Strengthening Constitutional Self-Government

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When is it time for Huckabee to quit?

Byron York argues that Huckabee runs the risk of diminishing the political capital he has accumulated if he stays in too long. The McCain campaign has to be weary of embarrassing results among constituencies he is supposed to consolidate into his coalition.

Of course, at the moment Huckabee is the vehicle for anyone displeased with McCain as the GOP nominee, which doesn’t mean that all those who vote for him actually like him, only that they dislike the Arizona Senator more.

I’m inclined to say that, for conservatives, McCain’s discomfiture is a good thing, assuming that he makes some (more) gestures in their direction. But it’s worth recalling that the necessarily public nature of this discomfiture and the presumably ensuing attempt at conciliation offers folks in the press opportunities to write stories that might harm McCain’s subsequent efforts to build a winning coalition in the general election. It would have been better for the outreach to have been conducted under the radar, so to speak. If McCain is in fact an honorable man, even quiet promises ought to have been sufficient.

The other possibility, of course, is that the publicity drives McCain in the other direction, so that he won’t do what he needs to do to consolidate his base until after Huckabee is out. The more time passes, the harder conciliation might become and the more newsworthy it is when the attempt does come. This complicates further McCain’s efforts in the fall.

For me, the bottom line is this. McCain must by now have received any message he’s going to receive through the primary process. He knows that there are constituencies in the GOP that are unhappy. He knows he needs their votes, their work, and their money to win the general election. But he also needs the votes of independents and moderates. A quiet rapprochement with conservatives serves everyone’s interests better than a loud, public one. Assuming, as I said, that McCain is an honorable man, the only thing that publicity accomplishes is embarrassing him and making his path to election more complicated. Even if Mike Huckabee doesn’t get out, it’s time for conservatives to register their discontent in other ways than in the polling booth.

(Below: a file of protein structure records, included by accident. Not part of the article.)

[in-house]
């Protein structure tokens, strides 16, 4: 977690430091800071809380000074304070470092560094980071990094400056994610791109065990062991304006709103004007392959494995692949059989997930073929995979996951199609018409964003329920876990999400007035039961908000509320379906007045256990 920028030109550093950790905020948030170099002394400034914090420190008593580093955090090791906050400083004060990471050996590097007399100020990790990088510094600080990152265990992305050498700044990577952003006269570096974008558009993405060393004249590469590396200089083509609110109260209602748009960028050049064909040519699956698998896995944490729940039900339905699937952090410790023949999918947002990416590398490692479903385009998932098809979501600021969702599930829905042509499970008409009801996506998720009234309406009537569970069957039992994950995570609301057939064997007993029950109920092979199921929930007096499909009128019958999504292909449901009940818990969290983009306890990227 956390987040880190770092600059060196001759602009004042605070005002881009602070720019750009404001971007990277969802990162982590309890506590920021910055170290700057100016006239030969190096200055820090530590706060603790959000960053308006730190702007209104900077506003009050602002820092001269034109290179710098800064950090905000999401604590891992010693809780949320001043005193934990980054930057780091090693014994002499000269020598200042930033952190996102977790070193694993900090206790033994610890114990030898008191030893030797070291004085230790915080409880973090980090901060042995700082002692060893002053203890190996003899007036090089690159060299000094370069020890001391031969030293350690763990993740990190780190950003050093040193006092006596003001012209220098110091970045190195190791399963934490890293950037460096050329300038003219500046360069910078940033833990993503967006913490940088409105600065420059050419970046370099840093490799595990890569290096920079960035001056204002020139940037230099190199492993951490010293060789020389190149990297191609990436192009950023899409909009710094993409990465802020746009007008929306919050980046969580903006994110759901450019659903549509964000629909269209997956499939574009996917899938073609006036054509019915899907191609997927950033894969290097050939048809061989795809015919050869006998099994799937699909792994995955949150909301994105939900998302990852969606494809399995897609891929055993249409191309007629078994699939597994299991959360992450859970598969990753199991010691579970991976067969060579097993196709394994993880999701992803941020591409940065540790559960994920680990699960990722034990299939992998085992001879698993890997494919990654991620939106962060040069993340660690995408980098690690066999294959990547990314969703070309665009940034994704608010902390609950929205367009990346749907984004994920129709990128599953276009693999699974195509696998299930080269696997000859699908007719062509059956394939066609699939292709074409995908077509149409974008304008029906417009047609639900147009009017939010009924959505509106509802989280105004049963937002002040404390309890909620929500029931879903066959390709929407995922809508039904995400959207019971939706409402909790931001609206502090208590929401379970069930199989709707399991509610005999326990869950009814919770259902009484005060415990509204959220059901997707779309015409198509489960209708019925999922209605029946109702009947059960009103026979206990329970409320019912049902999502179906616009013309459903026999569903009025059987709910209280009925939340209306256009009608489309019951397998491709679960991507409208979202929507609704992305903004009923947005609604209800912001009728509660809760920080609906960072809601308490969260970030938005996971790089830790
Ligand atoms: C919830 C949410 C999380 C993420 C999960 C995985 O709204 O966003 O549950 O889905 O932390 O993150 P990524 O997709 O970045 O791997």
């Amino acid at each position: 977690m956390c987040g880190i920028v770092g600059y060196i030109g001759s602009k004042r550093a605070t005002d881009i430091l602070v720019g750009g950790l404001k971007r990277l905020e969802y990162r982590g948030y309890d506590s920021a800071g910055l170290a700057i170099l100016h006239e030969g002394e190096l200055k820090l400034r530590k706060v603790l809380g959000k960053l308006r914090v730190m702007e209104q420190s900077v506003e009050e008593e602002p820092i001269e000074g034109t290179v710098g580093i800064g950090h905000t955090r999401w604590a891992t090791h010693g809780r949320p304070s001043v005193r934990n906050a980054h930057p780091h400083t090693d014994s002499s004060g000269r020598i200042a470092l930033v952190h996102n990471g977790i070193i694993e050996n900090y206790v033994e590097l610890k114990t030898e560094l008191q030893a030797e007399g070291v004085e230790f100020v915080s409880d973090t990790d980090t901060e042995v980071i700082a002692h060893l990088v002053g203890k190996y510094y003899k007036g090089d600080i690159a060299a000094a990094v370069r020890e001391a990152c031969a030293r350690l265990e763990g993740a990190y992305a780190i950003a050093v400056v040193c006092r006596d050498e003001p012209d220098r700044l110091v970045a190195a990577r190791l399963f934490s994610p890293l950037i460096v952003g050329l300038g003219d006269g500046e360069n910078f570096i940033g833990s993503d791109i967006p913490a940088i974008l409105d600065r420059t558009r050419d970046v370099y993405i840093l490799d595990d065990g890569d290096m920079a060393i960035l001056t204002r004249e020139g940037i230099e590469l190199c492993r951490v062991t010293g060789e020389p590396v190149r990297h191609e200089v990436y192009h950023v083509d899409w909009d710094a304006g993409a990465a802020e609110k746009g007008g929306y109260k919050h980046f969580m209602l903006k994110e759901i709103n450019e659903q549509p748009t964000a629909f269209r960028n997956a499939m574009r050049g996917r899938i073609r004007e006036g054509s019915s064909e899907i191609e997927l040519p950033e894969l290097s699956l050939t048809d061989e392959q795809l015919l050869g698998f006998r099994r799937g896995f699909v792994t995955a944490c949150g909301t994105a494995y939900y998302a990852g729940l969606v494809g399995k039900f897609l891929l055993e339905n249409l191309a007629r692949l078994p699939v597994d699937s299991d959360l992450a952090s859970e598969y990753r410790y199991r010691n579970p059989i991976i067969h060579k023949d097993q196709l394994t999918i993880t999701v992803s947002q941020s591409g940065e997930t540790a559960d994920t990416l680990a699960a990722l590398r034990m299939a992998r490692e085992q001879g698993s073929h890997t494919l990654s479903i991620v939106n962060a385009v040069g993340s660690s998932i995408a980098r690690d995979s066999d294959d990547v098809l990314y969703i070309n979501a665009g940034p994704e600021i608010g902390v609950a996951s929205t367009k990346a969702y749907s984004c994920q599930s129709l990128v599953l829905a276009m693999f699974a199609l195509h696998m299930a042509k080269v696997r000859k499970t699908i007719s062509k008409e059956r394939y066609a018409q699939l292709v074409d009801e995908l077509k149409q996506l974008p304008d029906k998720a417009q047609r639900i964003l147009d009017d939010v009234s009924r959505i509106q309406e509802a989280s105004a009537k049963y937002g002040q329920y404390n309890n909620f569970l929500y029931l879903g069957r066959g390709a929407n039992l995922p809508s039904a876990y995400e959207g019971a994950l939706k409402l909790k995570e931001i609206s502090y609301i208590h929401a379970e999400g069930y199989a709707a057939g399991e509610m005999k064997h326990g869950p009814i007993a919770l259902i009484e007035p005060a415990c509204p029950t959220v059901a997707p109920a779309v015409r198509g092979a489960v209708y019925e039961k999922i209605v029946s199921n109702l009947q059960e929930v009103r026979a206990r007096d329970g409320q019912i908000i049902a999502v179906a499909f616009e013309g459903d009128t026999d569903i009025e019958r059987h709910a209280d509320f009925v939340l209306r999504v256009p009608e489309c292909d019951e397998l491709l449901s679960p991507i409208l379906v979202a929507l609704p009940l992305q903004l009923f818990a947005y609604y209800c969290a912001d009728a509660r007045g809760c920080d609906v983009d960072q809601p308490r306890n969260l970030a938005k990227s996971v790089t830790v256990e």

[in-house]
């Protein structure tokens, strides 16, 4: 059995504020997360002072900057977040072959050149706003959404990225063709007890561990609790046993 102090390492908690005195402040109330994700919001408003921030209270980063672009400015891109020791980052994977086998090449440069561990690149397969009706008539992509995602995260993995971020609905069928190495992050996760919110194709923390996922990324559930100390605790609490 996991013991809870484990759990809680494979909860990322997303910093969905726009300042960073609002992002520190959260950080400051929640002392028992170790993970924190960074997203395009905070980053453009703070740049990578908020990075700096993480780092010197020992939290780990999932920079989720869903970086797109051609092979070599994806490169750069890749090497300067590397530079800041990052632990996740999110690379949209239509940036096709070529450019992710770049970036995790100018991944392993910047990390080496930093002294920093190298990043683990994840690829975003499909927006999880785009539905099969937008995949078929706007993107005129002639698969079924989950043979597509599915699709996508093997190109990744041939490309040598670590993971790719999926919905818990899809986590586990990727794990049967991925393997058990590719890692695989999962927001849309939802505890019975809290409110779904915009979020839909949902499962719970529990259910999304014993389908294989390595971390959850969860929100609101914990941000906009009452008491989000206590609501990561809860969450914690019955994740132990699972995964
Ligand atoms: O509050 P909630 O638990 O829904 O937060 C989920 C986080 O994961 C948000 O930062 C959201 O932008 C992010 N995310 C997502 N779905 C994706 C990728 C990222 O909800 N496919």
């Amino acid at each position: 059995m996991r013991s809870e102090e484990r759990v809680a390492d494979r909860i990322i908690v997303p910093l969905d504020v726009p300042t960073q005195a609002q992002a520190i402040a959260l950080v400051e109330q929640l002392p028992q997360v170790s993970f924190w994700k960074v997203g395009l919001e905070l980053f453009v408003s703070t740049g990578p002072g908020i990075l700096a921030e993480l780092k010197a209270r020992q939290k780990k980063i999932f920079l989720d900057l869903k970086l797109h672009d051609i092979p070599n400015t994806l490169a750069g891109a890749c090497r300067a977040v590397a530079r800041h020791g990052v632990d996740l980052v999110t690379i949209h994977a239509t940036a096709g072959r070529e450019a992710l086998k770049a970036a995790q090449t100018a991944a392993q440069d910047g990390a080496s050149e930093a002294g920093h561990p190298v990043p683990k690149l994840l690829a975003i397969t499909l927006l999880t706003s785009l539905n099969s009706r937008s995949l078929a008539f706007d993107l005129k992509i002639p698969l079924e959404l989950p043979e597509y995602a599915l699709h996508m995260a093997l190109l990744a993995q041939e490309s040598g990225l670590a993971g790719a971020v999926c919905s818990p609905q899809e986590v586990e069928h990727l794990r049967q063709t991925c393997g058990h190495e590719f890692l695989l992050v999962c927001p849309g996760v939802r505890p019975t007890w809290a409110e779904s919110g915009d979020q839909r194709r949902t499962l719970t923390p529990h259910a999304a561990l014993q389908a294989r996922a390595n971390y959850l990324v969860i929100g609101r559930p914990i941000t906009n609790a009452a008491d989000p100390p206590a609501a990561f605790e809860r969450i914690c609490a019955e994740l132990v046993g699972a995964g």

Discussions - 5 Comments

Of course, this analysis presumes that the GOP is still the place for conservatives to place their capital. It also assumes that Huck is a 'discontent' vote, a protest, and not a positive or serious candidate. What happens when both those assumptions turn out to be false?

Just as a side note, this site has always been very slow. Lately, however, it has been hanging even more.


There's some evidence that Huckabee's numbers in Virginia and Maryland were augmented by "protest" voters. What's more, the only way he can win the nomination is for strange things to happen at the convention.

I don't disapprove of protest votes or of Huckabee himself. But I do disapprove of a President Obama or Clinton, especially for the Supreme Court nominations that will be forthcoming and for the conduct of our foreign affairs.

especially for the Supreme Court nominations that will be forthcoming and for the conduct of our foreign affairs.

The problem is, for too many conservatives the supreme court 'threat' (looking for a better term) and argument just does not hold water anymore. Especially with a "maverick" like McCain who has already signaled he is not onboard with conservative justices. As for foreign affairs, the neo-cons have frayed too many, though this still elicits a strong reaction I think. Through in the other important issues like immigration and health care, and it's clear a McCain GOP has no idea how to motivate the base, especially the sizable libertarian leaning (as opposed to traditional conservative) base.